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'Conspiracy behind Korean murder is part of destabilizing our government' —Sec. Mike Sueno

Metro Manila — A member of the Cabinet has reason to believe the kidnap-slay of Korean businessman Jee Ick-joo was politically motivated.

Department of Interior and Local Government Secretary Ismael "Mike" Sueno revealed on Tuesday his suspicions of a destabilization plot against President Rodrigo Duterte.

"Parang may angulo itong destabilization [There seems to be an angle of destabilization]," Sueno disclosed in an exclusive interview on CNN Philippines' The Source. "So there is somebody higher than them who we suspect is involved."

"Sa tingin po namin [We think] it's not only against the (Philippine National Police) or Bato (dela Rosa), but it is also against the President," he added.

Sueno said they are currently validating information surrounding one suspect, the possible "mastermind" of the plot.

"Itong [This] mastermind (is) influenced by a certain group against the present administration," he said.

Duterte has accused "yellows" of wanting to unseat him. The color is associated with the Liberal Party, the opposition party.

When asked if he thought that "yellows" were behind the killing of the Korean, Sueno answered: "Maybe what you are thinking is also my thinking. Just maybe. We cannot divulge it yet."

Criticism of police abuse in the war on drugs escalated with the killing of Joo, who was killed inside the police headquarters. The murder even prompted calls for the resignation of PNP Chief Ronald Dela Rosa and for the police to clean their ranks.

Sueno also shared that the President might meet Joo's widow within the next few days.

"I am even informed that the wife of the Korean victim will be brought to the President any time, because (he) wants to know what really happened," said Sueno.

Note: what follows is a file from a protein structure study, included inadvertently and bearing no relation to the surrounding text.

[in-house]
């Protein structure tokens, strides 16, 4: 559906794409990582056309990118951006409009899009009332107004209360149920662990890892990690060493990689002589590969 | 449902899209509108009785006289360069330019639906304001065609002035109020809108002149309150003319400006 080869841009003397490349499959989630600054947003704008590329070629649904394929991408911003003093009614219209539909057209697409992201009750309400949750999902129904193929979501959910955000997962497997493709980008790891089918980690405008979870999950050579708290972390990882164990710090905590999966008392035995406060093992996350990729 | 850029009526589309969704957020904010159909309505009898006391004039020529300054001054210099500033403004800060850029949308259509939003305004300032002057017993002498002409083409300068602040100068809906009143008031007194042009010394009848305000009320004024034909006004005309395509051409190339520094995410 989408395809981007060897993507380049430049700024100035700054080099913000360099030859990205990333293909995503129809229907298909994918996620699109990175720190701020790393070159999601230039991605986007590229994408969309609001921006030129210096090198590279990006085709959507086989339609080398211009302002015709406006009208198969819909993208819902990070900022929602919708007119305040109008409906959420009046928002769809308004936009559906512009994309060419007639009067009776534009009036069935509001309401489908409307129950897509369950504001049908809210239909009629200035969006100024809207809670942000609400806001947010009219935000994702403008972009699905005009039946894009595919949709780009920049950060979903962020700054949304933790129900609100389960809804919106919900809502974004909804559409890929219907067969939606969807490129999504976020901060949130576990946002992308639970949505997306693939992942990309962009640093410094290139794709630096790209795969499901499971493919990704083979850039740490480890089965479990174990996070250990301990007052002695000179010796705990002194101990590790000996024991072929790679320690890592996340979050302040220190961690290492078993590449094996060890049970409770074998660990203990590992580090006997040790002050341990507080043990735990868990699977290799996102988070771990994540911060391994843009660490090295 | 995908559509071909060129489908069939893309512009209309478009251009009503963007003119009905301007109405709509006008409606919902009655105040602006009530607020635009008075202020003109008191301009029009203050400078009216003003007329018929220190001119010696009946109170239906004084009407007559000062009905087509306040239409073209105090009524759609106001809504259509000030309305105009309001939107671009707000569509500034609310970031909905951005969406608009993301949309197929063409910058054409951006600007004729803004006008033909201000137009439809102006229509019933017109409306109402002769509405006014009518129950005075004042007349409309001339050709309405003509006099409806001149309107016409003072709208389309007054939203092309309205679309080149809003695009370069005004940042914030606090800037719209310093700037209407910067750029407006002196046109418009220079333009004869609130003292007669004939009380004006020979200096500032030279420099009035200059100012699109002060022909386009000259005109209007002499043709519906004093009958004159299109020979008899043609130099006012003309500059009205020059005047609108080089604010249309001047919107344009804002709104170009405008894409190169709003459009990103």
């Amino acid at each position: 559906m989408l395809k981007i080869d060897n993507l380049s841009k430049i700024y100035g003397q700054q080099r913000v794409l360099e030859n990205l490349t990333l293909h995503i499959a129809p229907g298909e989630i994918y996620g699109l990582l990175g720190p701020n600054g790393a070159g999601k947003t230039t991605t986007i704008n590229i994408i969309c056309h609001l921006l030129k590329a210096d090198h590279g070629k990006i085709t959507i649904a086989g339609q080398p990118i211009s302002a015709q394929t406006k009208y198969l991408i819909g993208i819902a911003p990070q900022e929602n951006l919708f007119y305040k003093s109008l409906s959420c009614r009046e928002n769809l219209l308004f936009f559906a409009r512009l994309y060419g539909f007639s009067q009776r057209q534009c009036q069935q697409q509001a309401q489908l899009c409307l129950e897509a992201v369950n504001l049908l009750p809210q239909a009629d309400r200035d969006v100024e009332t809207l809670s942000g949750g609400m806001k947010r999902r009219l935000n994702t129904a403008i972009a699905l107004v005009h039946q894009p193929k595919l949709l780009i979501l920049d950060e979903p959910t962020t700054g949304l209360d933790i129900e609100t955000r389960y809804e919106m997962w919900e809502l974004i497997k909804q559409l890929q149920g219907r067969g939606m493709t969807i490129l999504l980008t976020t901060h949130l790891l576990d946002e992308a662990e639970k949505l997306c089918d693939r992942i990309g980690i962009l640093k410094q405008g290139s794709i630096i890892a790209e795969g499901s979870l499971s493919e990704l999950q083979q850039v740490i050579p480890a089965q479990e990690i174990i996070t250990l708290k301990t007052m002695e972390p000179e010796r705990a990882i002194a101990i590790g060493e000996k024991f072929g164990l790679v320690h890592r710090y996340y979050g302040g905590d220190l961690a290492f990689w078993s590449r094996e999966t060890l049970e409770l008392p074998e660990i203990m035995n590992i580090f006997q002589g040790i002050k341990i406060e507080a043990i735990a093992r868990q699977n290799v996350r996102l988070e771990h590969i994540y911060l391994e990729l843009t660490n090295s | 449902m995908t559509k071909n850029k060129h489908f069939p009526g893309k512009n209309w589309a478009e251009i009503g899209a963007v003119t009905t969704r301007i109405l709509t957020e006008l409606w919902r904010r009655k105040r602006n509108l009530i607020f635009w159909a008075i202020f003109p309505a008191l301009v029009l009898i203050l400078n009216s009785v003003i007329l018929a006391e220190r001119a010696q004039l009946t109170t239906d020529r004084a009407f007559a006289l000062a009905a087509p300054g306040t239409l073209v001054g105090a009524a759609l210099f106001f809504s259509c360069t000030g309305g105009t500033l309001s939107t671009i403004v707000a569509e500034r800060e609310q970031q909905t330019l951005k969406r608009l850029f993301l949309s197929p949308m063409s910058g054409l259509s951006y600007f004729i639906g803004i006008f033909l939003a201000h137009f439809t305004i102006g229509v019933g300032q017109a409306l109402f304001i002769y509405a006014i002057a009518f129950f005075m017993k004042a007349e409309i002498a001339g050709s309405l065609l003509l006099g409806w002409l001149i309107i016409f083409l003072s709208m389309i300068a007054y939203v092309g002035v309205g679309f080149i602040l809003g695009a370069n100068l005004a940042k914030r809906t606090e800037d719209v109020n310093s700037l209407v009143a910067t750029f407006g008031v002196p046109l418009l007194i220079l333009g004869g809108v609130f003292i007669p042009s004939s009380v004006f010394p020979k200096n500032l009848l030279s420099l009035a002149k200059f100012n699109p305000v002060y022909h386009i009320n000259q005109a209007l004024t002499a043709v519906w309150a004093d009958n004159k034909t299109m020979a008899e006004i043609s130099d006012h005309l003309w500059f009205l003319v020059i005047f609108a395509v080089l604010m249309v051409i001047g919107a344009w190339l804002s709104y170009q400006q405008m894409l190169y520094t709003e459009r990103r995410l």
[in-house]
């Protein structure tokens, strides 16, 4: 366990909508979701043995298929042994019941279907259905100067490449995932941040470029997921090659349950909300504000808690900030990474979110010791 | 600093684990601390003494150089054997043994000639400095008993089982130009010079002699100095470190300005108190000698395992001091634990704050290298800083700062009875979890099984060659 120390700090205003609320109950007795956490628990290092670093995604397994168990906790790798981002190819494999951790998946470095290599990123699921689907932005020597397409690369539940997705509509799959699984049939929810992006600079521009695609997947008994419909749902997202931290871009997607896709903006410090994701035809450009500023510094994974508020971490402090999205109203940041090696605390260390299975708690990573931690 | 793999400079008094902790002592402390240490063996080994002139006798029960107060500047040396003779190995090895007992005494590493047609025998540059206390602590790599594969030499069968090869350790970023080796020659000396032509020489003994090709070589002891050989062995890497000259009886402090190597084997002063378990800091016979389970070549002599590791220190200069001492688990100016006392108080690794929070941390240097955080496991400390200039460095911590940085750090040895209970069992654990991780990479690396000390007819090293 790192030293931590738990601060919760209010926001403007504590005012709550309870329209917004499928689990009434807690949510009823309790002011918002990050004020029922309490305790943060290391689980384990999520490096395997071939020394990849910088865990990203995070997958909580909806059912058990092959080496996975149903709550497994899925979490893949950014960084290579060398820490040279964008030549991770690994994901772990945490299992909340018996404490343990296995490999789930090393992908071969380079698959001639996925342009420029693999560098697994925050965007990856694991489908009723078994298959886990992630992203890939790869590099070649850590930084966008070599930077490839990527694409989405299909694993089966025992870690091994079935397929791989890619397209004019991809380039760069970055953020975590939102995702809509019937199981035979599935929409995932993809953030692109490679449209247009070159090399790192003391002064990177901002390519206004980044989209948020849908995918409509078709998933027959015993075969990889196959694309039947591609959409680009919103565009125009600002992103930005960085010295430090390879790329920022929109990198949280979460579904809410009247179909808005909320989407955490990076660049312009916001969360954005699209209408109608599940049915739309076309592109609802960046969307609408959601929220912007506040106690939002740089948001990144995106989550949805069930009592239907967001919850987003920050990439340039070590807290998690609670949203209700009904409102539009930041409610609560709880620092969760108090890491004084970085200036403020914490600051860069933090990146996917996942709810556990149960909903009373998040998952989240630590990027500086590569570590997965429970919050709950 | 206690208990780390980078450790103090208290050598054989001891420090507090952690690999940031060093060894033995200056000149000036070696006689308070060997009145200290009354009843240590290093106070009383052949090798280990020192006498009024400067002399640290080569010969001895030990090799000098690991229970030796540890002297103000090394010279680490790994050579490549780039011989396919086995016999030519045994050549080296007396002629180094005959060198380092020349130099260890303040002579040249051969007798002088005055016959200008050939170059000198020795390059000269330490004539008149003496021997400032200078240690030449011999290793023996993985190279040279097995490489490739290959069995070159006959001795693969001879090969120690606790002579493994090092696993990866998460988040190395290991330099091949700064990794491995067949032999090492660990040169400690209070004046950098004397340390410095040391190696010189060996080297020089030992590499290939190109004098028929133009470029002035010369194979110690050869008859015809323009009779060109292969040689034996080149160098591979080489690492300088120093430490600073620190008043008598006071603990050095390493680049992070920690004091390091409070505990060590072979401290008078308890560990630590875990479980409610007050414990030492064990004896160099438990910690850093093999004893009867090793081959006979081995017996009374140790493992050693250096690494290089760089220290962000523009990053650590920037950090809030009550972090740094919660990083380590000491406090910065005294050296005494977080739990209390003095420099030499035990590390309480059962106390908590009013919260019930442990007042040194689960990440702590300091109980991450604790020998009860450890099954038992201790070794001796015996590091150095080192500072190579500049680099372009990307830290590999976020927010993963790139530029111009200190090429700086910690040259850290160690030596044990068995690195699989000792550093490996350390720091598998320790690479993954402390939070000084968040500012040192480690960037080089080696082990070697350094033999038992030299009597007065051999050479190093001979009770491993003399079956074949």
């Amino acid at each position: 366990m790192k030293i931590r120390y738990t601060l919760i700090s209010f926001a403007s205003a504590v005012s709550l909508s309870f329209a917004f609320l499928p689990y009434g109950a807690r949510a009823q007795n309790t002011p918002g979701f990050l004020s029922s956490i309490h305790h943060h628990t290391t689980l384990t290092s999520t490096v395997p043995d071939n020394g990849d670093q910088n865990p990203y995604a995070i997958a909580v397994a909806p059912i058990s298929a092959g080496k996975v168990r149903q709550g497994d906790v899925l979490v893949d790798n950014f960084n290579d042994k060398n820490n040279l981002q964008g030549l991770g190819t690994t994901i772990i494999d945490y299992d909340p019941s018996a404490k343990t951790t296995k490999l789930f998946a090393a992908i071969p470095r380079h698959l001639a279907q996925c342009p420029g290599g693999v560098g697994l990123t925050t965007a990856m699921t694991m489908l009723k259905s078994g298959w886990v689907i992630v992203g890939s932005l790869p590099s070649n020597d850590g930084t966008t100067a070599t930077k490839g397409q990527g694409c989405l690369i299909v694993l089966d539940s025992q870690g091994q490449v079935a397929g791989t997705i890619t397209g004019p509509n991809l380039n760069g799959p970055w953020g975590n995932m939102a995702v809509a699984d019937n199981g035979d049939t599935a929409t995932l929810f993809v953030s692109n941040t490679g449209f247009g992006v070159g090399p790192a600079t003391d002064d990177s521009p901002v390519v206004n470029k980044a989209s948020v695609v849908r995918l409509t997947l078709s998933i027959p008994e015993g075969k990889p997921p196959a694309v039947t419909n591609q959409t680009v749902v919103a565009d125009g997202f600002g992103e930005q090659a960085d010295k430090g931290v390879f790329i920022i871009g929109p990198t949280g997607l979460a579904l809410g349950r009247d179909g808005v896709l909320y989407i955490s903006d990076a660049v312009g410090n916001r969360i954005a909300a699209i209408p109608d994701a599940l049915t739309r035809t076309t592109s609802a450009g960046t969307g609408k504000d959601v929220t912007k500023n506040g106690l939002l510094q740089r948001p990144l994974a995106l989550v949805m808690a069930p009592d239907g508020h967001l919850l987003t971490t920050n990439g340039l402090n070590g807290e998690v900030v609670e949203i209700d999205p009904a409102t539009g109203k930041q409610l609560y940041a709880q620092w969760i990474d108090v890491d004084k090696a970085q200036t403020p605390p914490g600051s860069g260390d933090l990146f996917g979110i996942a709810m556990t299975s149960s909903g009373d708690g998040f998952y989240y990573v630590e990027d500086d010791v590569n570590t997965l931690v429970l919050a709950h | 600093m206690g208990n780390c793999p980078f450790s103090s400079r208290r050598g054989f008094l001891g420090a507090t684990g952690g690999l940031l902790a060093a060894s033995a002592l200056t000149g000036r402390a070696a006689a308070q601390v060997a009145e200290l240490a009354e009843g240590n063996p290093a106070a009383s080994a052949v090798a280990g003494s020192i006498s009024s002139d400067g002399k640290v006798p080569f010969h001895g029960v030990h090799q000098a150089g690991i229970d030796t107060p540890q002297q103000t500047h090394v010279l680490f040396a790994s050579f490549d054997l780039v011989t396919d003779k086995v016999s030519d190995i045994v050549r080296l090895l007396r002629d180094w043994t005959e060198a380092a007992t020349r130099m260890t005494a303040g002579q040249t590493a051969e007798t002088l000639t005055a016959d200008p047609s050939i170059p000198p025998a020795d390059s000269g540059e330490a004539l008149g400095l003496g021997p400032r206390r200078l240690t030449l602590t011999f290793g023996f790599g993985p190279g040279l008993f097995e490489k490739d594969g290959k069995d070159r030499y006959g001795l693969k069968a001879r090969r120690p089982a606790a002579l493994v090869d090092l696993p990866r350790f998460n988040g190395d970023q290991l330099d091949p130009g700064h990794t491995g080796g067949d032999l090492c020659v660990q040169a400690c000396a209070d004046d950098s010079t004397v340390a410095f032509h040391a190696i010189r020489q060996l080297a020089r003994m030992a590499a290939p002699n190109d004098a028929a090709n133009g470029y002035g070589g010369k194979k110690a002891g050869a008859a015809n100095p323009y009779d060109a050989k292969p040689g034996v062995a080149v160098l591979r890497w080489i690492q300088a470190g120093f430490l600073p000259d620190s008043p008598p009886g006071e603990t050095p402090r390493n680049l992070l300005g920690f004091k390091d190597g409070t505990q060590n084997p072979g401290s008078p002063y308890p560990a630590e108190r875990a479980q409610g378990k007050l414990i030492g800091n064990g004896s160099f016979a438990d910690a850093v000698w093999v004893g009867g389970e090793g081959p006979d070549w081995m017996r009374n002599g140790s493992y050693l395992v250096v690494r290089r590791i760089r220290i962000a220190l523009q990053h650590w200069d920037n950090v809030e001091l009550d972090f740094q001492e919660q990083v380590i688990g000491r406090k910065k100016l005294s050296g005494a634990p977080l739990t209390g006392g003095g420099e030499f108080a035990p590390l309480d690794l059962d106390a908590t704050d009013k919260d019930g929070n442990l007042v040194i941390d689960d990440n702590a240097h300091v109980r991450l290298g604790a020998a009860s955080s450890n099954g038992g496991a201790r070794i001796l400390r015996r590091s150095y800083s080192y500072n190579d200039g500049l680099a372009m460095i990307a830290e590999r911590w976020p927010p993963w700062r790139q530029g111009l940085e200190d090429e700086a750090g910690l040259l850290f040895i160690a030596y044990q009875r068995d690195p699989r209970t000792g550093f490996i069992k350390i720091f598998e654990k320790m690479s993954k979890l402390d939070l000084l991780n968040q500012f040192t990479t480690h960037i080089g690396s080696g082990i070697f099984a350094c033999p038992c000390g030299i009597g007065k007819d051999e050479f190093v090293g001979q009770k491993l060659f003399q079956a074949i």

Apologies, assurance to international community

The killing of Joo, which was also followed by reports of extortion from another Korean, have prompted reactions of fear from the international community living in the Philippines.

Presidential Spokesperson Ernesto Abella extended condolences and apologies to Joo's widow and the nation of South Korea on Tuesday.

"We apologize to the South Korean government and people for this irreparable loss. But we commit the full force of the law to ensure that justice is served and not delayed," Abella said. "To the Korean people, please accept our sincerest and deepest regrets."

Sueno also offered assurance to other foreigners living and working in the country.

"We would like to assure all the foreign nationals who are here that we are doing everything to protect them," Sueno said.

"Incidents like that involving tourists and foreign nationals make our President very, very angry," he added. "Ayaw ng Presidente for foreign nationals to be disturbed dito sa Pilipinas."

[The President does not want foreign nationals to be disturbed here in the Philippines.]


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